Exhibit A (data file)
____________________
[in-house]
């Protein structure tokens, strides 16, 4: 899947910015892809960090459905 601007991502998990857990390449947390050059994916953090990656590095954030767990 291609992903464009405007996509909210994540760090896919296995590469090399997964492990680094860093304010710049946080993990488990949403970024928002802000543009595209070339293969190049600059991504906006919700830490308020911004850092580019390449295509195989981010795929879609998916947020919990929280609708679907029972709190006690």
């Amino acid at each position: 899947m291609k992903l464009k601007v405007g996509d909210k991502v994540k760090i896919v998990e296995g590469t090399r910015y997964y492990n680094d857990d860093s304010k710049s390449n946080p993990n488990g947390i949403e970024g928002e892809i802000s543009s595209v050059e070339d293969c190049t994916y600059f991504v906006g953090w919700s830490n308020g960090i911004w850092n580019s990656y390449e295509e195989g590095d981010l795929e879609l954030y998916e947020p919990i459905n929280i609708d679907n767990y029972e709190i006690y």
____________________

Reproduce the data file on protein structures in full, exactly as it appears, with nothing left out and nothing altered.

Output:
[in-house]
């Protein structure tokens, strides 16, 4: 899947910015892809960090459905 601007991502998990857990390449947390050059994916953090990656590095954030767990 291609992903464009405007996509909210994540760090896919296995590469090399997964492990680094860093304010710049946080993990488990949403970024928002802000543009595209070339293969190049600059991504906006919700830490308020911004850092580019390449295509195989981010795929879609998916947020919990929280609708679907029972709190006690």
């Amino acid at each position: 899947m291609k992903l464009k601007v405007g996509d909210k991502v994540k760090i896919v998990e296995g590469t090399r910015y997964y492990n680094d857990d860093s304010k710049s390449n946080p993990n488990g947390i949403e970024g928002e892809i802000s543009s595209v050059e070339d293969c190049t994916y600059f991504v906006g953090w919700s830490n308020g960090i911004w850092n580019s990656y390449e295509e195989g590095d981010l795929e879609l954030y998916e947020p919990i459905n929280i609708d679907n767990y029972e709190i006690y």